The COVID-19 pandemic elevated the healthcare system's focus on identifying and addressing social determinants of health (SDoH), or the nonmedical factors that influence someone's health and wellbeing. As efforts to advance health equity have become a top public health priority, a wide range of measurement tools to quantify, measure, and monitor SDoH have emerged. To achieve the most impact, it's important to strengthen the consistency and widespread use of these vital assessment tools.
Measurements critical in gauging impact of SDoH
Gathering and analyzing data is an instrumental aspect of health equity efforts. That's because this information can help identify where gaps exist and where resources should be directed. It also establishes accountability, explains a KFF briefing which points out:
“Without adequate data, inequities remain unseen and unaddressed."
Even as interest and commitment to assessing SDoH soars, measuring the impact of interventions remains a challenge. That's partially a result of the complex interactions between people's social determinants and their health status. Often, patients will experience multiple SDoH, making it difficult to discern the relationship between an intervention that targets one of those factors and someone's overall health.
Sharing, learning, and collaborating
Tailored interventions and best practices rely upon consistent and effective measurement. While there has been significant activity and interest surrounding the measurement efforts, coordination and consistent implementation are still a work in progress.
While a “single shared measurement system" for assessing SDoH may not be possible or practical, a shared understanding of the most commonly used indicators is helpful in evaluating impact and tracking progress, explain the authors of an article published in SSM - Population Health.
“Moving forward, more work needs to be done to share and learn from measurement strategies to advance cross-sector efforts to build healthier communities," authors wrote in the 2019 article.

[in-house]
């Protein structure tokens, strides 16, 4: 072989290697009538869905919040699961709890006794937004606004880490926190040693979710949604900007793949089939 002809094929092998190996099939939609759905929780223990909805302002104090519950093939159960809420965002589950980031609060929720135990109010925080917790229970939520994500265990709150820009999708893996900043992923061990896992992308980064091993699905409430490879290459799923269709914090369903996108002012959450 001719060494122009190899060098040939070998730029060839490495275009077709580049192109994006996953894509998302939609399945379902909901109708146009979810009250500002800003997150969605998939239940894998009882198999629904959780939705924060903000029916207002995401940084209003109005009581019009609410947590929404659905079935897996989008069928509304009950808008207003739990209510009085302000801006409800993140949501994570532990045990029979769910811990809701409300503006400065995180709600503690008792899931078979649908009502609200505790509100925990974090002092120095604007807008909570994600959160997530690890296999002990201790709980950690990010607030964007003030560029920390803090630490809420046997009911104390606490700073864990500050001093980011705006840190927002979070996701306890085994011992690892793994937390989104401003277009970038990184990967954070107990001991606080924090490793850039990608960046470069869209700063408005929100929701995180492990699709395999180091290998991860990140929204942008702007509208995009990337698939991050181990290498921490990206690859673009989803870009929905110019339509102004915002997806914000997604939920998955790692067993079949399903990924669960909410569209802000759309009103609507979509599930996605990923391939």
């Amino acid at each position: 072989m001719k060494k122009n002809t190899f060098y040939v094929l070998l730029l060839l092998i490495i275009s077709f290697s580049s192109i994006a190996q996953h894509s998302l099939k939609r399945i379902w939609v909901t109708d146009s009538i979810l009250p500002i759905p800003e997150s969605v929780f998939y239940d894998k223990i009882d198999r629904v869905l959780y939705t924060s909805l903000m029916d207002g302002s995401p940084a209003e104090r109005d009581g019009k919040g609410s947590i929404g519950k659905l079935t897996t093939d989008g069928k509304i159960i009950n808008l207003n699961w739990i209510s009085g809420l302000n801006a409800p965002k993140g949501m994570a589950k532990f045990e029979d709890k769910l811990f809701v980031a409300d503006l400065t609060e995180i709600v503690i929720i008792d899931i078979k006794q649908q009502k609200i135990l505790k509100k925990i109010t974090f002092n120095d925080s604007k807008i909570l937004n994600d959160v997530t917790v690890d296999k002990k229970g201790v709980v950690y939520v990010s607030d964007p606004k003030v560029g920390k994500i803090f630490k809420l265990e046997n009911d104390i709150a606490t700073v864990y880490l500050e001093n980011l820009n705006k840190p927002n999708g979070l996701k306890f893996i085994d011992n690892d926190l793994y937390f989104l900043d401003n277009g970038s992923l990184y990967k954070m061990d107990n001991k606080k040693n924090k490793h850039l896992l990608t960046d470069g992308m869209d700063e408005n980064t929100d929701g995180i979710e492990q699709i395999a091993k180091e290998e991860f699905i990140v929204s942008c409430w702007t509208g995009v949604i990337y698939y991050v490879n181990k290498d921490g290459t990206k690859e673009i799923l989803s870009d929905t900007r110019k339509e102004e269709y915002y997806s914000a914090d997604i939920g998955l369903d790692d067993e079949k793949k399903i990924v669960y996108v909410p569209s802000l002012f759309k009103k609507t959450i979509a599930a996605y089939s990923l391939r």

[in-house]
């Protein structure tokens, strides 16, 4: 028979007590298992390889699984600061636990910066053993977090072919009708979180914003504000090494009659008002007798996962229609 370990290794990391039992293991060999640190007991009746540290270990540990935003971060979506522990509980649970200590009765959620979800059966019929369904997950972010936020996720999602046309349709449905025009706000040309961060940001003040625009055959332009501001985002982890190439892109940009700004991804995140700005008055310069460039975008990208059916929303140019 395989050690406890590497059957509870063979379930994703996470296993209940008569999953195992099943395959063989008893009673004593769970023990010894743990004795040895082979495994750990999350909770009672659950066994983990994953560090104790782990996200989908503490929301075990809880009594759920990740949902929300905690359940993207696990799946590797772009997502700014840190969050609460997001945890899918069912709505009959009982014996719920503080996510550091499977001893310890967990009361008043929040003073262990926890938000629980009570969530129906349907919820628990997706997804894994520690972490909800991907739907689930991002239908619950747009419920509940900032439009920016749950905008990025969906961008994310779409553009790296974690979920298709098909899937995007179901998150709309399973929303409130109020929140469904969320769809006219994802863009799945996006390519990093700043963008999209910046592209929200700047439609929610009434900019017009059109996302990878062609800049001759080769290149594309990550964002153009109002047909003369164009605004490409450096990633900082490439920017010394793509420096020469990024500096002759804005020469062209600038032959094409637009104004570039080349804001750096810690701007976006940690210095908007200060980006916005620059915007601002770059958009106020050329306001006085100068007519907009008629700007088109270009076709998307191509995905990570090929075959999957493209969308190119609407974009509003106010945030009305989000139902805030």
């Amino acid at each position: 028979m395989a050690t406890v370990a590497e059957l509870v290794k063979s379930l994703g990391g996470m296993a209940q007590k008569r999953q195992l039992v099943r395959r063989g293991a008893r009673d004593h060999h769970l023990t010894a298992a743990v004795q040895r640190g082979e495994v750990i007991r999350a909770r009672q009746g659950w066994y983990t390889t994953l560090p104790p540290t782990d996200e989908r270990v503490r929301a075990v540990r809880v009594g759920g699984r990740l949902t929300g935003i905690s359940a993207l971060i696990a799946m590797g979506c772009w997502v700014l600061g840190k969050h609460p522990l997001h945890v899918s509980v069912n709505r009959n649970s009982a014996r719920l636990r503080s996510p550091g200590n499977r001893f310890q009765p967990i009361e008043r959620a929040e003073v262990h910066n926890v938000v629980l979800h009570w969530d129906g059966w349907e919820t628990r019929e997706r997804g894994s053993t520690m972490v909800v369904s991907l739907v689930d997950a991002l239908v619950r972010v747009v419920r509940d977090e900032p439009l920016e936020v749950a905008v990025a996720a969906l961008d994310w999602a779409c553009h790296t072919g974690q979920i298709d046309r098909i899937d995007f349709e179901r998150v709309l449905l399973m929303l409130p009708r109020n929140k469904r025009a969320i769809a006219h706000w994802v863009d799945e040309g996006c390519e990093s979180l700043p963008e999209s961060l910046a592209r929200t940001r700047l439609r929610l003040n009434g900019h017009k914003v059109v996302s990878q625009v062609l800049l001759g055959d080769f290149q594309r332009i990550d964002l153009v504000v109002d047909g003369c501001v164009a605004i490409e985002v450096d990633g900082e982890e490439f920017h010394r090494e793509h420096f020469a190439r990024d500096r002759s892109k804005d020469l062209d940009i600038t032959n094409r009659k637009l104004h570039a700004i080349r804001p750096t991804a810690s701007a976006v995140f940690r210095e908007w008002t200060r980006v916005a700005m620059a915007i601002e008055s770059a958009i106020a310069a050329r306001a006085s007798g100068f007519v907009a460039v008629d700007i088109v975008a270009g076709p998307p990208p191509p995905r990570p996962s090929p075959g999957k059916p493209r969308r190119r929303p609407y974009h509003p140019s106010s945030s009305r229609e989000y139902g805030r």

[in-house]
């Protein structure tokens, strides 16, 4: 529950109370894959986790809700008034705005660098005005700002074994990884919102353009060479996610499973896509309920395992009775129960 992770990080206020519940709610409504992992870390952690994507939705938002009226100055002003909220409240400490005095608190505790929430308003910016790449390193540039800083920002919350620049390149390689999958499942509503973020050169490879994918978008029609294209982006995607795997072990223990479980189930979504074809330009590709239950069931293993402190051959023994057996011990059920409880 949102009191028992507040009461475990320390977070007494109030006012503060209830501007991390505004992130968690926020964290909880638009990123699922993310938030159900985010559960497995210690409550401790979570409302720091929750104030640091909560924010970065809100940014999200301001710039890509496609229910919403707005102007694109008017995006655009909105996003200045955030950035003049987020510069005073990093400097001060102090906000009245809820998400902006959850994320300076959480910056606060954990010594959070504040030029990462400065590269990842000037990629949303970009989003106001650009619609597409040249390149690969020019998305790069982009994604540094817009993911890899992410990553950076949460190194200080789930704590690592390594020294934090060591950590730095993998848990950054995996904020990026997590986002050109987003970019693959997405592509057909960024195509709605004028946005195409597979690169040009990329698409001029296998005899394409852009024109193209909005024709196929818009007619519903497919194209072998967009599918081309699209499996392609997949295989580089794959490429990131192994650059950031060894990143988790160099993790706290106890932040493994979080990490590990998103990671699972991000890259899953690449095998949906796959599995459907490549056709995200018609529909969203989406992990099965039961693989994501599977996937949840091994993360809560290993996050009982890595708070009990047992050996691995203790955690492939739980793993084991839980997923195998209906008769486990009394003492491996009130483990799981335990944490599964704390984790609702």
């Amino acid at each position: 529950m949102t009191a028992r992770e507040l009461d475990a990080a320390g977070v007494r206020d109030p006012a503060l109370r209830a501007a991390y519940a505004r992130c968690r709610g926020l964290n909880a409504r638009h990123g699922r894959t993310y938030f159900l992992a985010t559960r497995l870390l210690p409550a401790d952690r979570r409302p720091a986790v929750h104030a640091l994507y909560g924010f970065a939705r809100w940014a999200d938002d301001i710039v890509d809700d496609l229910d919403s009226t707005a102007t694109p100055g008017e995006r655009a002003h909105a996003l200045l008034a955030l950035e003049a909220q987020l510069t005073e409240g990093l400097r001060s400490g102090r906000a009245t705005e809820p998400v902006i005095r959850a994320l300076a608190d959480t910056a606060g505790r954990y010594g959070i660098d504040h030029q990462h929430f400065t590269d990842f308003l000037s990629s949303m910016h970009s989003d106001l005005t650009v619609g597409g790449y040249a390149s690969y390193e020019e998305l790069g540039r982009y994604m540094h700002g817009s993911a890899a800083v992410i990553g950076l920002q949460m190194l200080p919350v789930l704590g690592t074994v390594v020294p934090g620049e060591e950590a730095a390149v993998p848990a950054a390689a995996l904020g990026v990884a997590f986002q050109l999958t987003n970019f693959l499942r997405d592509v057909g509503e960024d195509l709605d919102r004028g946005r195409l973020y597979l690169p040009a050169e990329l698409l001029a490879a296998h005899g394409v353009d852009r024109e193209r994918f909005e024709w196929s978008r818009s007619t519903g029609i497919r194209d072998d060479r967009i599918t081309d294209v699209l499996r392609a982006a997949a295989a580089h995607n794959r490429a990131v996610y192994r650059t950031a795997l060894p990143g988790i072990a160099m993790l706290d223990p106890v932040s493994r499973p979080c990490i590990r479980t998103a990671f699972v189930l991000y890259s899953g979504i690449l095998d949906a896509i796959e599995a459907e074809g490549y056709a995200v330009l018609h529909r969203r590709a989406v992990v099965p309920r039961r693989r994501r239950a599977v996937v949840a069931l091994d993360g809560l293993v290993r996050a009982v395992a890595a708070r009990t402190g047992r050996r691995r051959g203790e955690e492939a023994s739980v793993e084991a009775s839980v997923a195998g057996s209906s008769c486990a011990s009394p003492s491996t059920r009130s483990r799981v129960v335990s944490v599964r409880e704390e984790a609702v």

SDoH measurements “an emerging industry"
Fast forward several years—and a pandemic later—and the appreciation of SDoH's critical role in health outcomes has grown tremendously.
“SDoH measure development is quickly taking the form of an emerging industry," wrote Dr. David Nash, a professor of health policy at the Jefferson College of Population Health in an article published in Medscape.
Numerous public, private, for-profit, and not-for-profit groups are creating metrics, resulting in a “measure mania" that Nash equated to healthcare's experience with quality and safety measurements. That trend could be problematic as too many measurements could deter providers from reporting them, he cautioned.
“Now is the time to be proactive in determining which SDoH measures really matter," Nash wrote.
Amidst growth, quality and quantifying issues persist
Indeed, the increased interest in SDoH has led to a proliferation of industries dedicated to identifying and addressing these unmet needs. Amid this tremendous growth, there hasn't been enough focus on the best way to approach each social determinant, explain the authors of an article published in Population Health Management.
“Moreover, little focus has been placed on rigorous evaluations of SDoH interventions employed by companies in this industry," they wrote. “Without an aligned effort between various stakeholders of all types into measurement, there is a risk of limited impact relative to both the need and to the industry's large investment and valuation."
Challenges in evaluating impact of SDoH interventions
In measuring and evaluating impact, SDoH industry organizations face several challenges, authors wrote:
- The measurements reflect an outdated expectation that there will be a cost impact in weeks or months. SDoH interventions may take more time to show up in both cost and clinical performance indicators.
- Patients often have multiple, interrelated social needs. Focusing on just 1 need may not address the intertwining social needs that require recognition and various interventions. They offer the scenario of a patient who cannot take time off work for a provider visit, afford the copay, or find childcare. Simply addressing a single need may not improve the clinical condition.
- SDoH organizations might not have access to financial or clinical outcome data, making it harder to measure or monitor impact.
- More broadly, SDoH interventions may extend beyond the healthcare industry's traditional focus on short-term cost-saving analysis.
Who is collecting SDoH data?
Another challenge: broadening the number of health systems that collect data and ensuring there is consistency in that collection over time.